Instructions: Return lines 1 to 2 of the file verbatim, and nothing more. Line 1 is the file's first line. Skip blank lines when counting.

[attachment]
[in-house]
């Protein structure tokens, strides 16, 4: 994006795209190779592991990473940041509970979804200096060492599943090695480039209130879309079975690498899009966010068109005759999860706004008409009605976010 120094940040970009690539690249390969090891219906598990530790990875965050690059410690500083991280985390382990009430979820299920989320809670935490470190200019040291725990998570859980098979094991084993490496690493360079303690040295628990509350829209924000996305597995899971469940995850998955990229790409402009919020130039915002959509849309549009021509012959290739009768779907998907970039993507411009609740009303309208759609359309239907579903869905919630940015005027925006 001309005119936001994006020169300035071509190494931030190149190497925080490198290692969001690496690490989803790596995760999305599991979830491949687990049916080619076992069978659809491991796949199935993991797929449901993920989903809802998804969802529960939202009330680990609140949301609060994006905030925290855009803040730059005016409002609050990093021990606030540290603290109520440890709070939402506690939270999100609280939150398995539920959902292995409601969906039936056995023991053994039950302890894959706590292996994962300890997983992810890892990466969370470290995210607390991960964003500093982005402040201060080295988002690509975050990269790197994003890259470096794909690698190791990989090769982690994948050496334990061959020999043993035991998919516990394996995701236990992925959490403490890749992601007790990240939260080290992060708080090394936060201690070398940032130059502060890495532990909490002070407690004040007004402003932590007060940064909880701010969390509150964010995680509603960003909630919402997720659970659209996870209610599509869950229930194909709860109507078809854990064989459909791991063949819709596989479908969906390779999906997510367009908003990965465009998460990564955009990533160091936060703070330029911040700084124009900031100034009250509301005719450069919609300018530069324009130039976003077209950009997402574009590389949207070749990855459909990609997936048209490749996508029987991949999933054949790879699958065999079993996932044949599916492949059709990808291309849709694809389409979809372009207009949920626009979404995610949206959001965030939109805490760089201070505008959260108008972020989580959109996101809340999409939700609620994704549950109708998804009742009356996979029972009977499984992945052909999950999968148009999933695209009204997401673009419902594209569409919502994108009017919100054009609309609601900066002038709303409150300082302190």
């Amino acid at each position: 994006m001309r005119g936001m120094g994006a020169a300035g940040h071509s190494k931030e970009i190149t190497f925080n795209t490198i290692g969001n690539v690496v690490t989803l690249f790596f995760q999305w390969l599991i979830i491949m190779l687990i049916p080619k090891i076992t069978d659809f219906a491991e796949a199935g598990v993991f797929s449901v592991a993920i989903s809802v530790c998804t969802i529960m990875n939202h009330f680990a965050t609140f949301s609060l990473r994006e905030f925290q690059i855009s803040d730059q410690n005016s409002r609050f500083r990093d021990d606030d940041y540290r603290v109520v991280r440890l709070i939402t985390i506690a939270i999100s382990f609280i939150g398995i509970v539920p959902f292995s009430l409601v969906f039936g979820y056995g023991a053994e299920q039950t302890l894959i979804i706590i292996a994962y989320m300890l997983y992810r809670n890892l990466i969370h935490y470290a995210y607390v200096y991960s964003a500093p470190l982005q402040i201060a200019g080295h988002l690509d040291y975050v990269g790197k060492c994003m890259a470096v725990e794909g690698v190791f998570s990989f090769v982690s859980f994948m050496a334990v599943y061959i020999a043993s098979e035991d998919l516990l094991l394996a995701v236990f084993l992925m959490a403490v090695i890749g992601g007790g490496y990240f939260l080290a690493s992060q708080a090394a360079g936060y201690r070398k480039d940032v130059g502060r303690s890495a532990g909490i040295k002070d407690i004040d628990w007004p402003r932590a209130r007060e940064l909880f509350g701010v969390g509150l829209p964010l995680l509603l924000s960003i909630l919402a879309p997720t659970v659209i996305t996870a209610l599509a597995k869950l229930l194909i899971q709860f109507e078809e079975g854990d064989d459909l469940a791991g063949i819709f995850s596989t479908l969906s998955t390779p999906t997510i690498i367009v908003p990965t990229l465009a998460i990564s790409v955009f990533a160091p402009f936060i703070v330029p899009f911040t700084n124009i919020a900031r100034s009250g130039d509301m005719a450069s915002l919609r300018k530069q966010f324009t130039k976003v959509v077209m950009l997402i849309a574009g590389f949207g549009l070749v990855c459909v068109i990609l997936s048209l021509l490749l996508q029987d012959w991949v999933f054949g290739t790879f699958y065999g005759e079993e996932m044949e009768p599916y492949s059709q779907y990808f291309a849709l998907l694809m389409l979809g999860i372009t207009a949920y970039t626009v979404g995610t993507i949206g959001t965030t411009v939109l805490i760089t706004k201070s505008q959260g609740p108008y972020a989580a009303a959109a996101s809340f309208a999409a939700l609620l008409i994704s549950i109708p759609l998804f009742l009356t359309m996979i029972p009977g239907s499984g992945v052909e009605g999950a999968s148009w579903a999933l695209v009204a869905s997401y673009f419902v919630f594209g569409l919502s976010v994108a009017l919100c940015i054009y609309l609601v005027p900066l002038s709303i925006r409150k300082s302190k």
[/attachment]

[in-house]
């Protein structure tokens, strides 16, 4: 994006795209190779592991990473940041509970979804200096060492599943090695480039209130879309079975690498899009966010068109005759999860706004008409009605976010 120094940040970009690539690249390969090891219906598990530790990875965050690059410690500083991280985390382990009430979820299920989320809670935490470190200019040291725990998570859980098979094991084993490496690493360079303690040295628990509350829209924000996305597995899971469940995850998955990229790409402009919020130039915002959509849309549009021509012959290739009768779907998907970039993507411009609740009303309208759609359309239907579903869905919630940015005027925006 001309005119936001994006020169300035071509190494931030190149190497925080490198290692969001690496690490989803790596995760999305599991979830491949687990049916080619076992069978659809491991796949199935993991797929449901993920989903809802998804969802529960939202009330680990609140949301609060994006905030925290855009803040730059005016409002609050990093021990606030540290603290109520440890709070939402506690939270999100609280939150398995539920959902292995409601969906039936056995023991053994039950302890894959706590292996994962300890997983992810890892990466969370470290995210607390991960964003500093982005402040201060080295988002690509975050990269790197994003890259470096794909690698190791990989090769982690994948050496334990061959020999043993035991998919516990394996995701236990992925959490403490890749992601007790990240939260080290992060708080090394936060201690070398940032130059502060890495532990909490002070407690004040007004402003932590007060940064909880701010969390509150964010995680509603960003909630919402997720659970659209996870209610599509869950229930194909709860109507078809854990064989459909791991063949819709596989479908969906390779999906997510367009908003990965465009998460990564955009990533160091936060703070330029911040700084124009900031100034009250509301005719450069919609300018530069324009130039976003077209950009997402574009590389949207070749990855459909990609997936048209490749996508029987991949999933054949790879699958065999079993996932044949599916492949059709990808291309849709694809389409979809372009207009949920626009979404995610949206959001965030939109805490760089201070505008959260108008972020989580959109996101809340999409939700609620994704549950109708998804009742009356996979029972009977499984992945052909999950999968148009999933695209009204997401673009419902594209569409919502994108009017919100054009609309609601900066002038709303409150300082302190």